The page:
Emancipated Anime

As Mai the Psychic Girl already knows, the future ain’t what it
used to be. In the Japanese comic books of tomorrow, the telepathic
protagonist is likely to have joined legions of heroines who have
changed the face of printed-page anime for generations to come.
Gone will be the fire-breathing men in tights, the beefy cyberpunk
revolutionaries, the Amazonian super-centerfolds for whom XX is not
a chromosomal pattern but a bra size. In their place, fully fleshed
out (and less flesh-revealing) female characters will appeal to a
novel readership prototype. A decade from now, the average comic
book nerd may be more intrigued by realistic narratives than sci-fi
adventures. He may be more fascinated by love stories than fight
scenes. He may, in fact, be a she.

With increasing numbers of female readers flipping through their
inked pages, Japanese comics (or manga, as they’re known
overseas) have already become the fastest-growing sector of the
publishing industry, with 2004 sales reportedly totaling more than
$120 million — up 20 percent from 2003. Writing in the
Village Voice Literary Supplement (May 2004),
Robert Ito observed that of the 700 fans who attended the San
Francisco manga convention Yaoi-Con in 2003, a majority
were women and girls. In part, this inverted gender gap can be
attributed to the rise of shojo, a subgenre of
manga that’s written by and intended for females.
Bust (Dec. 2004/Jan. 2005) noted that in the
mid-’80s, two leading manga publishers, Viz and Tokyopop,
released only four shojo titles between them; last year,
Viz released more than 300, while Tokyopop produced some 450.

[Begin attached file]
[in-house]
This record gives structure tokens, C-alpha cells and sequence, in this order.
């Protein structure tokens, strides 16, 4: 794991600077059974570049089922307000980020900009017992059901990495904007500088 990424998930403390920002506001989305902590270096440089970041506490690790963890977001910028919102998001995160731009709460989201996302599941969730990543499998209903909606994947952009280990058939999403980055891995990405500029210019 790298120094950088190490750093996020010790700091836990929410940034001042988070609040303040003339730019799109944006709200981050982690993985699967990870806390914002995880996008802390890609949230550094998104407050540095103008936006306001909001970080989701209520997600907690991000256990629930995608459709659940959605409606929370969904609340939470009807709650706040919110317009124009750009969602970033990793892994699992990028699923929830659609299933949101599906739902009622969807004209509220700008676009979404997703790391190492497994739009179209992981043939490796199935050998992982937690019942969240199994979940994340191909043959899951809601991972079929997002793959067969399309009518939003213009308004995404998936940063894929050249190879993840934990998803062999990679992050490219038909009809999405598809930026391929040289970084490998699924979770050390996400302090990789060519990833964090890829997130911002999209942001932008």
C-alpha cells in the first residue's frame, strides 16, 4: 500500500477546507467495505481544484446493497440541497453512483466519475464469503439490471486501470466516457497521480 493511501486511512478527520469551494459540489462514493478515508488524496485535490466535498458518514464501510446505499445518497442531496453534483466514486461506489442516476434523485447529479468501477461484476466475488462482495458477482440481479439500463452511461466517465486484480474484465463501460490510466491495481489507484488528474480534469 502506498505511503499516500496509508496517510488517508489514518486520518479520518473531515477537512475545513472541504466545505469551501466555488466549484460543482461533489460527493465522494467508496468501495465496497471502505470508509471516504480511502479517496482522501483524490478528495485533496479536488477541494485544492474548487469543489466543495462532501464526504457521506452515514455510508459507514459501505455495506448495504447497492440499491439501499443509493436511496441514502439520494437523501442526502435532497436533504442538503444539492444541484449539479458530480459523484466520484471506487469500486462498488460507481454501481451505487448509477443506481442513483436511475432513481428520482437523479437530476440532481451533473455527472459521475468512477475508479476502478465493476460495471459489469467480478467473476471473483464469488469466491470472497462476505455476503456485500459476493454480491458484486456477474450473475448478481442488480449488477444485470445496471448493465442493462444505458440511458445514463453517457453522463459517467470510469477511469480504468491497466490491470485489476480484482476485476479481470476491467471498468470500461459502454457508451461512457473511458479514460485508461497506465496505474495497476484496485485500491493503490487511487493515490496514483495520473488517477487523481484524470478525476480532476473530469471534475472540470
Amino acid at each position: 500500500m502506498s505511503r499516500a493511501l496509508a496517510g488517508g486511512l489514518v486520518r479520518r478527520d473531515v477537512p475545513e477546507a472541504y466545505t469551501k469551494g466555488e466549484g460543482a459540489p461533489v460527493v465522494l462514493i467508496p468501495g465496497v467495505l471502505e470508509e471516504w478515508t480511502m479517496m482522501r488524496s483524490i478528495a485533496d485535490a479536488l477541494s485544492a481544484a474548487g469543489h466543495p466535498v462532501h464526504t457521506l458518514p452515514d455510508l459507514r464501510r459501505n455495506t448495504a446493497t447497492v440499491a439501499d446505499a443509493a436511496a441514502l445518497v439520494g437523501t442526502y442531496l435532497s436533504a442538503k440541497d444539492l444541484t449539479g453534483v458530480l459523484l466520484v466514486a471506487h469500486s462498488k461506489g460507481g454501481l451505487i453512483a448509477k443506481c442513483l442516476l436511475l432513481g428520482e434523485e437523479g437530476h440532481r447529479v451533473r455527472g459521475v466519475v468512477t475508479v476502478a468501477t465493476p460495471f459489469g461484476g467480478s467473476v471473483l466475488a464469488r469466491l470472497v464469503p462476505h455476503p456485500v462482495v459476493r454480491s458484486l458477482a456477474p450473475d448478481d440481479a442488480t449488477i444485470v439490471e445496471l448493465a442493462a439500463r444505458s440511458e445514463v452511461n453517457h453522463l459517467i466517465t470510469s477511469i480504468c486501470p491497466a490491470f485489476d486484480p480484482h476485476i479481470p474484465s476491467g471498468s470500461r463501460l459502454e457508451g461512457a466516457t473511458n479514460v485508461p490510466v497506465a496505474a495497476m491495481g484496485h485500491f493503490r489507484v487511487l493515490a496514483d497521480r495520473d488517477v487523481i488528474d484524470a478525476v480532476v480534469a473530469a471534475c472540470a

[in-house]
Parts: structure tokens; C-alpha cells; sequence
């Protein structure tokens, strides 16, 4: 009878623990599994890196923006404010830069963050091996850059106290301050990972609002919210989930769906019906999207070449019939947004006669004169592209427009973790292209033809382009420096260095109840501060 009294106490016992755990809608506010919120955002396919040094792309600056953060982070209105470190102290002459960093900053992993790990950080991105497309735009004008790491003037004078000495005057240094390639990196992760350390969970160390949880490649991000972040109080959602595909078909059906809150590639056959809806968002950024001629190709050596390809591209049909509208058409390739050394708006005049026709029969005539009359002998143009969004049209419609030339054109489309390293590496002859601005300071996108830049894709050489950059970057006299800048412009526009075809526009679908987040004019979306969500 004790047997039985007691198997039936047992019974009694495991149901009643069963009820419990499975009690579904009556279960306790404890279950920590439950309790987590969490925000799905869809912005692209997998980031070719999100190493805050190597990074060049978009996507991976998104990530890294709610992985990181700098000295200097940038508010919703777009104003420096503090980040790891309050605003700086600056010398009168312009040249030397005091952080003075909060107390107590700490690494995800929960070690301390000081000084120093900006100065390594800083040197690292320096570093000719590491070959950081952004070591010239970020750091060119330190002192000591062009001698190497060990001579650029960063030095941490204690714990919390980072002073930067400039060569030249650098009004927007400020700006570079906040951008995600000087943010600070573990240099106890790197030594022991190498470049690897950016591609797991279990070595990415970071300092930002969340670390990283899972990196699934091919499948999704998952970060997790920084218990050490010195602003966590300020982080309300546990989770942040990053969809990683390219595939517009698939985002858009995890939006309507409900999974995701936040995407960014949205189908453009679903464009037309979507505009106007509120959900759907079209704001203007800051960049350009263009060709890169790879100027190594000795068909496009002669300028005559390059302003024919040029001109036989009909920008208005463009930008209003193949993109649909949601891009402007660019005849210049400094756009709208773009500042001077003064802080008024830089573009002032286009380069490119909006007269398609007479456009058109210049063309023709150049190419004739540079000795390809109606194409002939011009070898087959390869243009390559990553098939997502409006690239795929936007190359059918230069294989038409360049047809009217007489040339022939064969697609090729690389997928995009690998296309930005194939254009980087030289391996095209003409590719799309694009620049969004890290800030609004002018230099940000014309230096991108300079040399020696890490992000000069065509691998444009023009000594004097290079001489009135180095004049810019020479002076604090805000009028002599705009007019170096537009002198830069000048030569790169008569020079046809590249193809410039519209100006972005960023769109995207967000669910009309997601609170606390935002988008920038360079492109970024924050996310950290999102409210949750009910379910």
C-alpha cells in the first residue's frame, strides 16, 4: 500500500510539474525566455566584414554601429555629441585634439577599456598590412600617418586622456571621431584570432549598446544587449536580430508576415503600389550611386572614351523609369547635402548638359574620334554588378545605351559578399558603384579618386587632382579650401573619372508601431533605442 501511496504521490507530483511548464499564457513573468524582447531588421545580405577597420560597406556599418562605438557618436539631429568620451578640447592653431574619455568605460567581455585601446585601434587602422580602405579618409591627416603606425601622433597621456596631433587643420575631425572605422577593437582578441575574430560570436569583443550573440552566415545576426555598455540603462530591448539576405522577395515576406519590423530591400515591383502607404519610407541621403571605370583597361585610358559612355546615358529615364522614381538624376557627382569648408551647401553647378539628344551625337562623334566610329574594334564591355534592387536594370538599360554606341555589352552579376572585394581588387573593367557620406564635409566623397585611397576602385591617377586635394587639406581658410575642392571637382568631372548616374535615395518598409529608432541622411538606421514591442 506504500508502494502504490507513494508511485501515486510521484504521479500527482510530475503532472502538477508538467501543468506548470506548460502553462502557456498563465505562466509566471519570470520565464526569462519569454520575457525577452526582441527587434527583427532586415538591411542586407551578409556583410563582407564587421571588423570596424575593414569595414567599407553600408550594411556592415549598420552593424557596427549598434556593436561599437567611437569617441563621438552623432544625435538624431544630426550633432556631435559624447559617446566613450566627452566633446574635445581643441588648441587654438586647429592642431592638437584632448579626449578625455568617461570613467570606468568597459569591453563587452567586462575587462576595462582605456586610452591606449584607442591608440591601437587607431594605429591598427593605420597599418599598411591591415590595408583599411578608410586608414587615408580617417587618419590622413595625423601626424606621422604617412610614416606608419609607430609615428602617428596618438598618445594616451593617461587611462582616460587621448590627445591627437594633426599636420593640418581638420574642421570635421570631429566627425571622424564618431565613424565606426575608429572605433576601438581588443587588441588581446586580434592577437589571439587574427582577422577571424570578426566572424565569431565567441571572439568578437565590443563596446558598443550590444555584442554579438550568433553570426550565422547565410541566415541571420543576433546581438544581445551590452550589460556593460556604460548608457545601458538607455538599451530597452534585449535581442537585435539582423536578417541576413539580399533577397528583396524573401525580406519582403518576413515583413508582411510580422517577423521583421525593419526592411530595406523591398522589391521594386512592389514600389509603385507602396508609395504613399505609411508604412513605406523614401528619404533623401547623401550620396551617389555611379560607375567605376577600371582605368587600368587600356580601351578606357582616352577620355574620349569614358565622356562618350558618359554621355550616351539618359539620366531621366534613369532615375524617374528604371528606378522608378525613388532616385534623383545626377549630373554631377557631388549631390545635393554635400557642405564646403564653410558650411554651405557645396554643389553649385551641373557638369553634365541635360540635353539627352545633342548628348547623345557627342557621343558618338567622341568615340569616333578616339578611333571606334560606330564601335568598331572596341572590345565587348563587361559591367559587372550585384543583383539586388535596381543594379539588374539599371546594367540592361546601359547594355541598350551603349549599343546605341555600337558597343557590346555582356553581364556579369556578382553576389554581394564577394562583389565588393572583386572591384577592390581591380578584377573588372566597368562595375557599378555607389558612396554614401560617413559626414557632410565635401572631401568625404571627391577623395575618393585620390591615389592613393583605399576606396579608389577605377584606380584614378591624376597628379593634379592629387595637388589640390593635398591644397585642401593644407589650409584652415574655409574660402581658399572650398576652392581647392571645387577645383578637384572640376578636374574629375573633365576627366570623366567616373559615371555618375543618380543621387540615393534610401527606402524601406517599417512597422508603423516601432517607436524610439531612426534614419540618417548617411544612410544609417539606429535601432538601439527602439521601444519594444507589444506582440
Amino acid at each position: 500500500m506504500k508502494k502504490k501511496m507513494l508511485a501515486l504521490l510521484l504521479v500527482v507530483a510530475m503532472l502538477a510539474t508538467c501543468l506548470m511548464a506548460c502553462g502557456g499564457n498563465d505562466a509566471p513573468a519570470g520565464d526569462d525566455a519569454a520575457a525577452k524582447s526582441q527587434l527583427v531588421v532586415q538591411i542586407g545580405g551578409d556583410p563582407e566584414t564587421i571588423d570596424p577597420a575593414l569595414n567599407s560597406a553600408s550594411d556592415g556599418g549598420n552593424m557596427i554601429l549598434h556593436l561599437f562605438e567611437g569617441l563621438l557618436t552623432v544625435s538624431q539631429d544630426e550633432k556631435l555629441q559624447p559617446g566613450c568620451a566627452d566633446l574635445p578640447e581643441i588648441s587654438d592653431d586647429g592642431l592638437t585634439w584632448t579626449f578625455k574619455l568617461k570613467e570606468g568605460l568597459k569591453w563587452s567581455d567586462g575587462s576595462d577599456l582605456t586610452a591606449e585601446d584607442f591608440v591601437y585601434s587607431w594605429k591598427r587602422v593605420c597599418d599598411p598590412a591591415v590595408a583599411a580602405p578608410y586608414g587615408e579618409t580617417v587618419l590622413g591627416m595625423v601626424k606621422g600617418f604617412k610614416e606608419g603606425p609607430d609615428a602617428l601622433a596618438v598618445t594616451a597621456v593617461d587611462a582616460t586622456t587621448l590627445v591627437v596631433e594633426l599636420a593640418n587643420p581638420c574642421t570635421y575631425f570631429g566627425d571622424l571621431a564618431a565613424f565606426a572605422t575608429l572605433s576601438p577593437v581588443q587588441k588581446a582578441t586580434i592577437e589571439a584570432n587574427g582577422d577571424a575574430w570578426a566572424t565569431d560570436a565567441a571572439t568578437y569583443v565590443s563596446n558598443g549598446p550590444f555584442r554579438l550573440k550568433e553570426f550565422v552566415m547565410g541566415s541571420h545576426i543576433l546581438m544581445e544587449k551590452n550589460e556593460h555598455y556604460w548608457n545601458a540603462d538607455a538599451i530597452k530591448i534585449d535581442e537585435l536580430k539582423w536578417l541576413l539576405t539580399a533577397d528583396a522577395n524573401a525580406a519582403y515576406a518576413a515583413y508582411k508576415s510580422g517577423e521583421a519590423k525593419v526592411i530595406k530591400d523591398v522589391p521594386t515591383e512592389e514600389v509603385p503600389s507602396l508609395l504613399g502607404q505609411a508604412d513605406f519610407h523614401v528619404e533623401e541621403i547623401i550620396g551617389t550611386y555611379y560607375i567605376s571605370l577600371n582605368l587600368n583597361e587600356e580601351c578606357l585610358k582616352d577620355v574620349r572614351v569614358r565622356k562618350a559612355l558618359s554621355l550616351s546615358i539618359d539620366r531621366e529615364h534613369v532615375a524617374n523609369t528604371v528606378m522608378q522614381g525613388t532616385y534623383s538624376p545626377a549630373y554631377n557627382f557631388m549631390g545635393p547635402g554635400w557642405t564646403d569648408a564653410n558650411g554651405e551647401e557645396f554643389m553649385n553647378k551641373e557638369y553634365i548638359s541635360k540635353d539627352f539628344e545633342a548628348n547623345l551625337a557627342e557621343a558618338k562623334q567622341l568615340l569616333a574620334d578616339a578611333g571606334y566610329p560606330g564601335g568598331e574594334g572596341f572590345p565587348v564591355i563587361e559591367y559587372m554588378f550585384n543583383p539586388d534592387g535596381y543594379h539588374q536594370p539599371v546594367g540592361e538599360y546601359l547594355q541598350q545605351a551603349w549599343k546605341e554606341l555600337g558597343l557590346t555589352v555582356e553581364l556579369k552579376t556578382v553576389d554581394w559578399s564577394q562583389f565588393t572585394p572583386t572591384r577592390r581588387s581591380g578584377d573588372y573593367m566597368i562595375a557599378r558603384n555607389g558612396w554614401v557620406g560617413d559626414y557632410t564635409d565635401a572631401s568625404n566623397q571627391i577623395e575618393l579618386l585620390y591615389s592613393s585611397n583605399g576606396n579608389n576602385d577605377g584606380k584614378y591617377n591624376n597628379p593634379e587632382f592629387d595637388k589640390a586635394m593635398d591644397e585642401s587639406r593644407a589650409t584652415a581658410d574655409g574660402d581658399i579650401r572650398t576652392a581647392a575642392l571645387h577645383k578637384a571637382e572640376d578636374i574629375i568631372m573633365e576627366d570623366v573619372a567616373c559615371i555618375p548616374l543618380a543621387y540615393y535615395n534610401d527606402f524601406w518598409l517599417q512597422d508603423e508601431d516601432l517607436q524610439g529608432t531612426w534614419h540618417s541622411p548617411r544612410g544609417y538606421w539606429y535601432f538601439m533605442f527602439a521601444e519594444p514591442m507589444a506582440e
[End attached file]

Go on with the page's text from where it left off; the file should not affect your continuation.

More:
‘It’s refreshing for a girl to read a story written by a girl,
who knows her sensibility, knows what she’s into, and can tap into
those feelings she has,’ Julie Taylor, editor of the girls’
manga division at Toykopop, told Bust. That
girl-power ethos feels like a coup within Japanese comics, which
often objectify and infantilize women as teddy-bear-hugging Lolita
stereotypes. By contrast, shojo protagonists behave like
normal girls: They rehash their dates in Happy Mania; they
contend with high school cliques in Boys over Flowers;
they start rock bands in Princess Ai, which was co-written
by manga aficionado Courtney Love. Plus, like good
wholesome girls the world over, they obsess over their favorite
after-school activity: sex.

And their libidos aren’t quite what you’d imagine. One wildly
popular female-oriented manga subgenre, yaoi,
focuses on hookups between men — though the same-sex protagonists
don’t seem any more authentically gay than the supposed lesbians on
late-night cable. As the Voice‘s Robert Ito notes, yaoi
men are often androgynous romantics with feminine features and
long, shampoo-commercial hair. Perhaps, then, all-male comics like
Kizuna: Bonds of Love and Selfish Love allow
female readers to fantasize about sexual relationships between
equals — the kind of partnerships that might seem unimaginable if
they were to take place between a man and a woman.

‘Make [the character] a woman, erase all the instances of sexual
harassment, and you’ve got a perfectly serviceable Hollywood
romantic comedy,’ Ito writes. Yet the standard also seems to uphold
the gender bias that has informed Japan’s erotic art for decades:
With no female subjects to identify with, readers are left to
assume that desire is something only men act upon.

Still, as manga meets 2005, and Del Ray Manga (a
division of Random House) kicks off the U.S. publishing industry’s
first Japanese comics program with works by the all-woman artist
collective CLAMP, it’s a good guess that the genre will continue to
diversify. For now, the average female comic book artist may feel
pressure to imitate the characters and story lines celebrated by
the boys’ club. But with shojo rising, she can still feel
proud to fight like a girl.

UTNE
UTNE
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